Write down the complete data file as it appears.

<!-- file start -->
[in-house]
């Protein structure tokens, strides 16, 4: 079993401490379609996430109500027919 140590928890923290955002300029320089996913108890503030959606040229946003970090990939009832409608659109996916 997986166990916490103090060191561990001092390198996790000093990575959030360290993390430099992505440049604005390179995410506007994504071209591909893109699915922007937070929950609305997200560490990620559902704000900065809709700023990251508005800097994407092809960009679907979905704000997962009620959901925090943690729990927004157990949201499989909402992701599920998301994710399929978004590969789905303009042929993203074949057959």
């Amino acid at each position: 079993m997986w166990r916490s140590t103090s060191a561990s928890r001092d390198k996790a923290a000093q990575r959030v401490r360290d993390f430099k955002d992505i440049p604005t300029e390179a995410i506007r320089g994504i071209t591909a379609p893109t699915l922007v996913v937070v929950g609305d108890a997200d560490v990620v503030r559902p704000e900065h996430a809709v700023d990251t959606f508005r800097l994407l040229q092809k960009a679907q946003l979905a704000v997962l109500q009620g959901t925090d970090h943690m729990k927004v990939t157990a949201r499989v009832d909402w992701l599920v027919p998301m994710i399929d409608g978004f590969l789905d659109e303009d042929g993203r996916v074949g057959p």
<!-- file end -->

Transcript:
[in-house]
């Protein structure tokens, strides 16, 4: 079993401490379609996430109500027919 140590928890923290955002300029320089996913108890503030959606040229946003970090990939009832409608659109996916 997986166990916490103090060191561990001092390198996790000093990575959030360290993390430099992505440049604005390179995410506007994504071209591909893109699915922007937070929950609305997200560490990620559902704000900065809709700023990251508005800097994407092809960009679907979905704000997962009620959901925090943690729990927004157990949201499989909402992701599920998301994710399929978004590969789905303009042929993203074949057959």
């Amino acid at each position: 079993m997986w166990r916490s140590t103090s060191a561990s928890r001092d390198k996790a923290a000093q990575r959030v401490r360290d993390f430099k955002d992505i440049p604005t300029e390179a995410i506007r320089g994504i071209t591909a379609p893109t699915l922007v996913v937070v929950g609305d108890a997200d560490v990620v503030r559902p704000e900065h996430a809709v700023d990251t959606f508005r800097l994407l040229q092809k960009a679907q946003l979905a704000v997962l109500q009620g959901t925090d970090h943690m729990k927004v990939t157990a949201r499989v009832d909402w992701l599920v027919p998301m994710i399929d409608g978004f590969l789905d659109e303009d042929g993203r996916v074949g057959p």